I don’t think any of us can deny that fall is officially here! Now we can embrace the season and for many of us that includes hunkering down and cooking some fall comfort food. Soups and stews come to mind. A few years ago as I was changing the types of food I ate, I discovered different squashes and to my delight they are so delicious!!! Where have you been all my life squash???
Today I want to highlight some popular squash varieties: what they look like, how to cook them, their nutritional benefits, and a recipe you can use them in.
Acorn – dark green/orange, or buff-colored, has a ribbed rind, and contains a moist yellow or orange interior. This particular variety of squash contains vitamin A, niacin, folate, thiamine, and vitamin B6 but it is especially a high in vitamin C. Acorn squash is also high in potassium, magnesium, and fiber. Great for roasting and then using as a “squash bowl.” Check out this recipe from Elana’s Pantry for Acorn Squash with Cranberry Apple Stuffing. You could serve as a side dish or add ground sausage for a complete meal.
Butternut – probably the most common variety of winter squash. It has a bell shape with a butterscotch colored skin. Butternut squash contains the highest doses of vitamins A & C of any other squash. It also packs potassium, folate, and lots of fiber. It is easy to peel, cube, and then roast. Great for roasting and soups. Check out this recipe from Civilized Caveman for Bacon Butternut Squash Soup.
Carnival – contains a yellow or orange flesh and a hard outer shell. Carnival squash is both cream colored with orange stripes or pale green with dark green stripes. It is a wonderful source of carotenoids as well as vitamin A & C. Try this recipe from Healthy Living How To for Carnival Squash Bowls.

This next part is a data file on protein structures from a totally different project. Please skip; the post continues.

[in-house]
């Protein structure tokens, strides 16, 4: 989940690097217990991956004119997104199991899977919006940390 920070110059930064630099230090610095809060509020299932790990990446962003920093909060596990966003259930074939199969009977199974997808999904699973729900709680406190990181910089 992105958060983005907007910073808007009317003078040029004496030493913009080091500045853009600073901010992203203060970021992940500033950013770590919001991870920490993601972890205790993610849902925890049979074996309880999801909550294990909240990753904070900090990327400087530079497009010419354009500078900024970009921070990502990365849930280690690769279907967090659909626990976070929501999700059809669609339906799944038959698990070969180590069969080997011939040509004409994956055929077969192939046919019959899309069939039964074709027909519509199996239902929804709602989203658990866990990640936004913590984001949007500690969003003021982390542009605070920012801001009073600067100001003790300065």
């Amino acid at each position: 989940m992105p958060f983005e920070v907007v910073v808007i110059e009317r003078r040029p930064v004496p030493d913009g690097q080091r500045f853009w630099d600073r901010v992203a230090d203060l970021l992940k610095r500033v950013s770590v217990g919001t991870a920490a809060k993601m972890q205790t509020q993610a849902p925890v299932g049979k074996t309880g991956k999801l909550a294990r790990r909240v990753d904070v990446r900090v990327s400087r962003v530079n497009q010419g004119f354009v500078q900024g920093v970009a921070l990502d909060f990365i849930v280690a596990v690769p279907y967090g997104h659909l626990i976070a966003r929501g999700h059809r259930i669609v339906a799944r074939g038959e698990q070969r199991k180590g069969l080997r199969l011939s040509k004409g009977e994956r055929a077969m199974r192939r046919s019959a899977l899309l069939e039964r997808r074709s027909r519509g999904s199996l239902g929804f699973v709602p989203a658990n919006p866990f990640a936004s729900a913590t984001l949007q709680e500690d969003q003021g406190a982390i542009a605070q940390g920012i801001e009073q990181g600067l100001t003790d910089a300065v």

Delicata – also known as sweet potato squash because of its creamy flavor and texture. This squash resembles a giant, fat cucumber and has a pale yellow skin and dark green pinstripes. Delicata squash, much like other varieties is rich in carotenoids as well as a source of vitamin C, B1, B6, niacin, and potassium. You can eat the skin and it is great for roasting and stuffing. My favorite recipe for delicata squash is from Paleomg, Chicken Bacon Alfredo. I also like to roast delicata squash and then stuff it with shredded beef.
Kabocha – has a subtle, honeyed sweetness and smooth texture. The exterior is jade green, has light green stripes, and the meat inside is pale orange. In addition to being an excellent source of beta-carotene, kabocha squash also contains iron, vitamin C, and some B vitamins. Kabocha squash is drier and denser than other varieties, it can be baked or steamed, or pureed for soups. I love to roast it and use this recipe from Nom Nom Paleo as a guide, Roasted Kabocha Squash.
Pumpkin – has a bright orange skin and light orange flesh. Pumpkins have a mellow sweetness and dense flesh that is perfect for fall baking. They contain vitamin A & C, B vitamins, potassium, magnesium, iron, calcium, copper, and phosphorous. To use for baking look for small sugar or new england pie varieties not the large ones used for decoration and/or carving. Great to roast or steam, puree, and then add to any recipe that calls for pumpkin. I found a great grain free pie recipe from Paleoista, Paleo Pumpkin Pie.
Spaghetti – oval yellow squash contains a stringy flesh that when cooked separates into mild-tasting spaghetti-like strands. The nutritional benefits of spaghetti squash are that it contains: vitamin A & C, B6, thiamin, riboflavin, niacin, folate, pantothenic acid, vitamin K, mangenese, and fiber. It can be topped with tomato sauce like pasta or simply flavored with butter and herbs. Great for roasting. My all time favorite spaghetti squash recipe is Pizza Pie from Paleomg. However, there are so many delicious recipes to try using spaghetti squash.
There are so many wonderful veggies out there this time of year! Go to a farmers market and go crazy!
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